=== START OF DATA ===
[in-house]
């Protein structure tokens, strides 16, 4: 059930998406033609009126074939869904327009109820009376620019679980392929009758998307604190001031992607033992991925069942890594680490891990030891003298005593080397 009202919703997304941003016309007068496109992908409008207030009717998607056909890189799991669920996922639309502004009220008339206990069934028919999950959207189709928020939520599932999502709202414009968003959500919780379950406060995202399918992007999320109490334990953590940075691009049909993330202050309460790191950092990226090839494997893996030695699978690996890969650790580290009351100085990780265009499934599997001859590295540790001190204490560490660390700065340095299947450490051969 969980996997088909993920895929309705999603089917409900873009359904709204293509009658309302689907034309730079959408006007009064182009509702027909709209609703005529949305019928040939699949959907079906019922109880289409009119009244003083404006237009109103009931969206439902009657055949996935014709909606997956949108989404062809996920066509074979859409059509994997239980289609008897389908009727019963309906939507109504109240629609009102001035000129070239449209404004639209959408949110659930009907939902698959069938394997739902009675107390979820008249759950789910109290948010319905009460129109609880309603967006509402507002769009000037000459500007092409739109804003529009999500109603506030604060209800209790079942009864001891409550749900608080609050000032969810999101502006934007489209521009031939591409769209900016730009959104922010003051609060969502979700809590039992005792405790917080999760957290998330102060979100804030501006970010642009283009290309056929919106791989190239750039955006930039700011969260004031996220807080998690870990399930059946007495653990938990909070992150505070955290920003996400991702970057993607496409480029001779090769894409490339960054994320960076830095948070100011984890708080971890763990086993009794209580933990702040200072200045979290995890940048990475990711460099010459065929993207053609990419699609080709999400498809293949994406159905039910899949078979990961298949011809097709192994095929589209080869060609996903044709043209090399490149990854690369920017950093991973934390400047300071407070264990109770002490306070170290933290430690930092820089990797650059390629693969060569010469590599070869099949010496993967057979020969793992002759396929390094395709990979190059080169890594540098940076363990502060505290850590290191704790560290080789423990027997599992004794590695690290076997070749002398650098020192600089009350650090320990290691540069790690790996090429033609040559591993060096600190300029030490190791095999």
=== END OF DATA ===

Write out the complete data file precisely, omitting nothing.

[in-house]
């Protein structure tokens, strides 16, 4: 059930998406033609009126074939869904327009109820009376620019679980392929009758998307604190001031992607033992991925069942890594680490891990030891003298005593080397 009202919703997304941003016309007068496109992908409008207030009717998607056909890189799991669920996922639309502004009220008339206990069934028919999950959207189709928020939520599932999502709202414009968003959500919780379950406060995202399918992007999320109490334990953590940075691009049909993330202050309460790191950092990226090839494997893996030695699978690996890969650790580290009351100085990780265009499934599997001859590295540790001190204490560490660390700065340095299947450490051969 969980996997088909993920895929309705999603089917409900873009359904709204293509009658309302689907034309730079959408006007009064182009509702027909709209609703005529949305019928040939699949959907079906019922109880289409009119009244003083404006237009109103009931969206439902009657055949996935014709909606997956949108989404062809996920066509074979859409059509994997239980289609008897389908009727019963309906939507109504109240629609009102001035000129070239449209404004639209959408949110659930009907939902698959069938394997739902009675107390979820008249759950789910109290948010319905009460129109609880309603967006509402507002769009000037000459500007092409739109804003529009999500109603506030604060209800209790079942009864001891409550749900608080609050000032969810999101502006934007489209521009031939591409769209900016730009959104922010003051609060969502979700809590039992005792405790917080999760957290998330102060979100804030501006970010642009283009290309056929919106791989190239750039955006930039700011969260004031996220807080998690870990399930059946007495653990938990909070992150505070955290920003996400991702970057993607496409480029001779090769894409490339960054994320960076830095948070100011984890708080971890763990086993009794209580933990702040200072200045979290995890940048990475990711460099010459065929993207053609990419699609080709999400498809293949994406159905039910899949078979990961298949011809097709192994095929589209080869060609996903044709043209090399490149990854690369920017950093991973934390400047300071407070264990109770002490306070170290933290430690930092820089990797650059390629693969060569010469590599070869099949010496993967057979020969793992002759396929390094395709990979190059080169890594540098940076363990502060505290850590290191704790560290080789423990027997599992004794590695690290076997070749002398650098020192600089009350650090320990290691540069790690790996090429033609040559591993060096600190300029030490190791095999």